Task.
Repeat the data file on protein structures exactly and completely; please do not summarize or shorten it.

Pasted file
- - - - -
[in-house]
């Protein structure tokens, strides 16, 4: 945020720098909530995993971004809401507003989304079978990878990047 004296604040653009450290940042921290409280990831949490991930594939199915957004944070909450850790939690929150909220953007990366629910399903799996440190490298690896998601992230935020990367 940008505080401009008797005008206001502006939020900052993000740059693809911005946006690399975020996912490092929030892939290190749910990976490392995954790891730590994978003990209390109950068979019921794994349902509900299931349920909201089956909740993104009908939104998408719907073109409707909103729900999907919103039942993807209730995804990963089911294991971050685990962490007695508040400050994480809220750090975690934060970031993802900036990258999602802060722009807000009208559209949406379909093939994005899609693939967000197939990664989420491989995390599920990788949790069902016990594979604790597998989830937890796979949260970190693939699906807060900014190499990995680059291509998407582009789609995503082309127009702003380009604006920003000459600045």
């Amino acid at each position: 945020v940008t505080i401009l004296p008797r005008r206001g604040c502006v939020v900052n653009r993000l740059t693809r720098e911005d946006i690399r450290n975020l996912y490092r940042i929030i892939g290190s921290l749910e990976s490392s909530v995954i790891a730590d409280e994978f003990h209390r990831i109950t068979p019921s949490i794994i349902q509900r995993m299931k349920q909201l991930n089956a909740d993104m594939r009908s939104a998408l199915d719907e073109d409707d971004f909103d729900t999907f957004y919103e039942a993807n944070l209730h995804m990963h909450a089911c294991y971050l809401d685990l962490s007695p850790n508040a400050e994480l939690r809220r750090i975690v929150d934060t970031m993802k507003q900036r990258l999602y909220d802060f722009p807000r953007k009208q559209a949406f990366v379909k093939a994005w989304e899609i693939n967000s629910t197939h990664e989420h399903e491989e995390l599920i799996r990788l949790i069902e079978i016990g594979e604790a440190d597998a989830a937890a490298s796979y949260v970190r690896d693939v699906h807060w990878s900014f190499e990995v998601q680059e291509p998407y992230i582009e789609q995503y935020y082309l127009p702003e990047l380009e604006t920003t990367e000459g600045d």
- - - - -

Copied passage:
[in-house]
């Protein structure tokens, strides 16, 4: 945020720098909530995993971004809401507003989304079978990878990047 004296604040653009450290940042921290409280990831949490991930594939199915957004944070909450850790939690929150909220953007990366629910399903799996440190490298690896998601992230935020990367 940008505080401009008797005008206001502006939020900052993000740059693809911005946006690399975020996912490092929030892939290190749910990976490392995954790891730590994978003990209390109950068979019921794994349902509900299931349920909201089956909740993104009908939104998408719907073109409707909103729900999907919103039942993807209730995804990963089911294991971050685990962490007695508040400050994480809220750090975690934060970031993802900036990258999602802060722009807000009208559209949406379909093939994005899609693939967000197939990664989420491989995390599920990788949790069902016990594979604790597998989830937890796979949260970190693939699906807060900014190499990995680059291509998407582009789609995503082309127009702003380009604006920003000459600045």
């Amino acid at each position: 945020v940008t505080i401009l004296p008797r005008r206001g604040c502006v939020v900052n653009r993000l740059t693809r720098e911005d946006i690399r450290n975020l996912y490092r940042i929030i892939g290190s921290l749910e990976s490392s909530v995954i790891a730590d409280e994978f003990h209390r990831i109950t068979p019921s949490i794994i349902q509900r995993m299931k349920q909201l991930n089956a909740d993104m594939r009908s939104a998408l199915d719907e073109d409707d971004f909103d729900t999907f957004y919103e039942a993807n944070l209730h995804m990963h909450a089911c294991y971050l809401d685990l962490s007695p850790n508040a400050e994480l939690r809220r750090i975690v929150d934060t970031m993802k507003q900036r990258l999602y909220d802060f722009p807000r953007k009208q559209a949406f990366v379909k093939a994005w989304e899609i693939n967000s629910t197939h990664e989420h399903e491989e995390l599920i799996r990788l949790i069902e079978i016990g594979e604790a440190d597998a989830a937890a490298s796979y949260v970190r690896d693939v699906h807060w990878s900014f190499e990995v998601q680059e291509p998407y992230i582009e789609q995503y935020y082309l127009p702003e990047l380009e604006t920003t990367e000459g600045d």